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To: "Les Mikesell" <les,AT,futuresource,DOT,com>
Subject: Re: About P.Gutmann's critique of CIPE - etc. etc.
From: "R. Steve McKown" <rsmckown,AT,yahoo,DOT,com>
Date: Fri, 26 Sep 2003 13:49:41 -0600
Cc: "CIPE-list" <cipe-l,AT,inka,DOT,de>
In-reply-to: <CJELIEBEFNCJAOMOOMNNIEAPCLAA.les@futuresource.com>
References: <CJELIEBEFNCJAOMOOMNNIEAPCLAA.les@futuresource.com>

On Friday 26 September 2003 11:04 am, Les Mikesell wrote:
> > From: Steve McKown
> >
> > CIPE's total code size is an order of magnitude smaller than the code
> > size of just the openssl library.  Over the life of a software product,
> > there is a direct correlation between code size and both total defects
> > and maintenance cost (time, effort).
>
> I think you should consider maturity and exposure as well.  Hopefully the
> time and effort spent on the larger product eventually result in getting
> the bugs fixed and a larger exposure can result in finding the more obscure
> ones sooner.

Good points.  I think both products show good maturity, although that could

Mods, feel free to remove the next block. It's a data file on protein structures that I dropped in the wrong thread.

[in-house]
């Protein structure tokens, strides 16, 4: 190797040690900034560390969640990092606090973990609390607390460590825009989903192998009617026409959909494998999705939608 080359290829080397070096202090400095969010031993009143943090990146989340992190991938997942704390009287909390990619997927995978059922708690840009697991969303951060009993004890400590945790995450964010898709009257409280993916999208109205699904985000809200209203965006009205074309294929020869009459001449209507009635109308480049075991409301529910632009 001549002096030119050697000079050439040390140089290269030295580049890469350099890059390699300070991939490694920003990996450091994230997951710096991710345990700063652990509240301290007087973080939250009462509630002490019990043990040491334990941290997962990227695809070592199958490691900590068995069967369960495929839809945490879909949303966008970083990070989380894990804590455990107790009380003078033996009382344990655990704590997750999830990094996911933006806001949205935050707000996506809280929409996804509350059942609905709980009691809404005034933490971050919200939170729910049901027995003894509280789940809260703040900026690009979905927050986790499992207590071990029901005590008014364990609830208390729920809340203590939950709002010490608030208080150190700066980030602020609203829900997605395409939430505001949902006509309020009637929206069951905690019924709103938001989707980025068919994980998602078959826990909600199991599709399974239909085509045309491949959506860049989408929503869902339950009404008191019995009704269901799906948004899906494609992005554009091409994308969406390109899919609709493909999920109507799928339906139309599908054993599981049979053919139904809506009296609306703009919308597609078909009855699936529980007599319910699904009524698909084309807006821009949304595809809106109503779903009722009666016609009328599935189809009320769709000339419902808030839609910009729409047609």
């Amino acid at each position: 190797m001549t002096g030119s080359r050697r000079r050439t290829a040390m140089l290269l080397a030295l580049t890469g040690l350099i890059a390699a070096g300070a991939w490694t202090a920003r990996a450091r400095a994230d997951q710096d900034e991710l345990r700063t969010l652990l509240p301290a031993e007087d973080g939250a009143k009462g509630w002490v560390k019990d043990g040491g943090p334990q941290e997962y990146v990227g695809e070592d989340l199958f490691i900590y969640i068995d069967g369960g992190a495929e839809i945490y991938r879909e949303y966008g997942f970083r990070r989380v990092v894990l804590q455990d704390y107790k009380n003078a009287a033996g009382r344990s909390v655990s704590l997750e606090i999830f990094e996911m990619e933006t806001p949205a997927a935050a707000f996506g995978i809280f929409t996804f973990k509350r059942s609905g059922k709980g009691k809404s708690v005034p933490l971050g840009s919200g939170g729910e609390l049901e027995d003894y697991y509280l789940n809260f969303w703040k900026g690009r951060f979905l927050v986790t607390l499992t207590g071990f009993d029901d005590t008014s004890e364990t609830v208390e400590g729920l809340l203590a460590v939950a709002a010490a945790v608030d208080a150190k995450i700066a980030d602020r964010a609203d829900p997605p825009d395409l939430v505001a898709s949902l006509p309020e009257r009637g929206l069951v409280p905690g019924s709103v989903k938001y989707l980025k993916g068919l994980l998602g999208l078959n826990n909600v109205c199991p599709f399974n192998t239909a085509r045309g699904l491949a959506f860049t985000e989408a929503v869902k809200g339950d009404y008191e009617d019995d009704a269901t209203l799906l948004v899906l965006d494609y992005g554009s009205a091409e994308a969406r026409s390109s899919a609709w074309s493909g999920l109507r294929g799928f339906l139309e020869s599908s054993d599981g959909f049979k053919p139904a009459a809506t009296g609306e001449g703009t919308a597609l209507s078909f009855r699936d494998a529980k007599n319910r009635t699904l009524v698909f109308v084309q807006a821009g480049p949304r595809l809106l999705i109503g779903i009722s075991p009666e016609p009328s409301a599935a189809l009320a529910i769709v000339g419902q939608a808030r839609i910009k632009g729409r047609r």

change for CIPE; more in a moment.

It's also true that a larger exposure (i.e. user population) increases the 
rate of defects discovered.  Of course, given that a more complex product has 
more total defects, it needs a larger exposure to achieve a higher defect 
discovery rate to keep up its progress.  This process is often exponential, 
so that a more complex product needs exponentially more users.  This is how, 
in part, Linux could deliver better reliability than Windows98.  Linux had, 
what, 1% of Win98's the installed base?  Yet this was enough to maintain a 
product with a much, much larger percentage relative to features.

CIPE is certainly at a cross-roads because of the security concerns and the 
changes in developer resources (see Olaf's post) that leave the resolution 
picture unclear as of yet.  I think maturity and exposure are sufficient for 
CIPE -- if the current concerns can be addressed timely to maintain the 
customer base.  If the customer base falls too much, maturing changes will 
take much longer, which has a host of nasty consequences.  But don't forget 
the benefits of simplicity.  New developers (or more time from existing ones) 
will be efficient fast.  A timely resolution and some effort to increase the 
customer base pulls CIPE through, in a better position than it was a week 
ago.

All the best,

Steve McKown
Titanium Mirror, Inc.


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